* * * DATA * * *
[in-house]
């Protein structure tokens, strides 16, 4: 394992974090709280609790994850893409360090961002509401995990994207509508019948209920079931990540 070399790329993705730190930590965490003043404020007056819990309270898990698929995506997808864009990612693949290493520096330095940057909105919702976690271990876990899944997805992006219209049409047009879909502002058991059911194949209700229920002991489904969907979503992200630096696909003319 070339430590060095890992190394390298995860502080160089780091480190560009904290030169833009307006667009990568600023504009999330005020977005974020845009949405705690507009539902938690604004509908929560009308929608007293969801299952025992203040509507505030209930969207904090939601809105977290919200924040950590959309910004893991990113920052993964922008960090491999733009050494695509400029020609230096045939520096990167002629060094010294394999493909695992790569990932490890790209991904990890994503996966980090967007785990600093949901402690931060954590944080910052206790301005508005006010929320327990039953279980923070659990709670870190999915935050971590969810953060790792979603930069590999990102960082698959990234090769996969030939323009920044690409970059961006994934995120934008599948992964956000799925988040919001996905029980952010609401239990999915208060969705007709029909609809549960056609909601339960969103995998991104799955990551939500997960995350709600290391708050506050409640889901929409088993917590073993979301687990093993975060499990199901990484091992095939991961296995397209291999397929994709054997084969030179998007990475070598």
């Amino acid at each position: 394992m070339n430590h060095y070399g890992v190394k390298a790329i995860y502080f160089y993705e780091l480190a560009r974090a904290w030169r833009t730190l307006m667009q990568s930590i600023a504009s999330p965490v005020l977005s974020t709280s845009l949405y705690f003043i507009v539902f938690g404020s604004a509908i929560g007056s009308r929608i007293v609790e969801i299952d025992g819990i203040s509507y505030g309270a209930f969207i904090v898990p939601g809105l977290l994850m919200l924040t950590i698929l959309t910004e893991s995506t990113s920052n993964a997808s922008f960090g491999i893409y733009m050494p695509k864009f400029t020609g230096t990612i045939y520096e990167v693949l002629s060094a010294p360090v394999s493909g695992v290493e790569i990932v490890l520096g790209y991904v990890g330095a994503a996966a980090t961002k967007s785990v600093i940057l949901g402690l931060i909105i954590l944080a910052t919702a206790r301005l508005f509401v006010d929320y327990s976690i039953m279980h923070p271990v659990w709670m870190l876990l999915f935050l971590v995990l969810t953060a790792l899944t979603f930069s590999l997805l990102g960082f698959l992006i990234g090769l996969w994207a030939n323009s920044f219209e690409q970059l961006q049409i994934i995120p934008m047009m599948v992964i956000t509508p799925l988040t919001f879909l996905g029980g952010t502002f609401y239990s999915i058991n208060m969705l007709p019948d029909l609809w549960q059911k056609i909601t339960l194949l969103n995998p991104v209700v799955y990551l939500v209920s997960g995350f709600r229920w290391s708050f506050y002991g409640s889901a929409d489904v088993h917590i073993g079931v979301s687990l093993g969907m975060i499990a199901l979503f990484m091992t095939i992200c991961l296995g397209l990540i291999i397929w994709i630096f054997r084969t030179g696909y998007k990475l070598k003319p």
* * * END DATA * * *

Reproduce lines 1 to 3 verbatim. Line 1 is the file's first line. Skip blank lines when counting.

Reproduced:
[in-house]
């Protein structure tokens, strides 16, 4: 394992974090709280609790994850893409360090961002509401995990994207509508019948209920079931990540 070399790329993705730190930590965490003043404020007056819990309270898990698929995506997808864009990612693949290493520096330095940057909105919702976690271990876990899944997805992006219209049409047009879909502002058991059911194949209700229920002991489904969907979503992200630096696909003319 070339430590060095890992190394390298995860502080160089780091480190560009904290030169833009307006667009990568600023504009999330005020977005974020845009949405705690507009539902938690604004509908929560009308929608007293969801299952025992203040509507505030209930969207904090939601809105977290919200924040950590959309910004893991990113920052993964922008960090491999733009050494695509400029020609230096045939520096990167002629060094010294394999493909695992790569990932490890790209991904990890994503996966980090967007785990600093949901402690931060954590944080910052206790301005508005006010929320327990039953279980923070659990709670870190999915935050971590969810953060790792979603930069590999990102960082698959990234090769996969030939323009920044690409970059961006994934995120934008599948992964956000799925988040919001996905029980952010609401239990999915208060969705007709029909609809549960056609909601339960969103995998991104799955990551939500997960995350709600290391708050506050409640889901929409088993917590073993979301687990093993975060499990199901990484091992095939991961296995397209291999397929994709054997084969030179998007990475070598």
């Amino acid at each position: 394992m070339n430590h060095y070399g890992v190394k390298a790329i995860y502080f160089y993705e780091l480190a560009r974090a904290w030169r833009t730190l307006m667009q990568s930590i600023a504009s999330p965490v005020l977005s974020t709280s845009l949405y705690f003043i507009v539902f938690g404020s604004a509908i929560g007056s009308r929608i007293v609790e969801i299952d025992g819990i203040s509507y505030g309270a209930f969207i904090v898990p939601g809105l977290l994850m919200l924040t950590i698929l959309t910004e893991s995506t990113s920052n993964a997808s922008f960090g491999i893409y733009m050494p695509k864009f400029t020609g230096t990612i045939y520096e990167v693949l002629s060094a010294p360090v394999s493909g695992v290493e790569i990932v490890l520096g790209y991904v990890g330095a994503a996966a980090t961002k967007s785990v600093i940057l949901g402690l931060i909105i954590l944080a910052t919702a206790r301005l508005f509401v006010d929320y327990s976690i039953m279980h923070p271990v659990w709670m870190l876990l999915f935050l971590v995990l969810t953060a790792l899944t979603f930069s590999l997805l990102g960082f698959l992006i990234g090769l996969w994207a030939n323009s920044f219209e690409q970059l961006q049409i994934i995120p934008m047009m599948v992964i956000t509508p799925l988040t919001f879909l996905g029980g952010t502002f609401y239990s999915i058991n208060m969705l007709p019948d029909l609809w549960q059911k056609i909601t339960l194949l969103n995998p991104v209700v799955y990551l939500v209920s997960g995350f709600r229920w290391s708050f506050y002991g409640s889901a929409d489904v088993h917590i073993g079931v979301s687990l093993g969907m975060i499990a199901l979503f990484m091992t095939i992200c991961l296995g397209l990540i291999i397929w994709i630096f054997r084969t030179g696909y998007k990475l070598k003319p």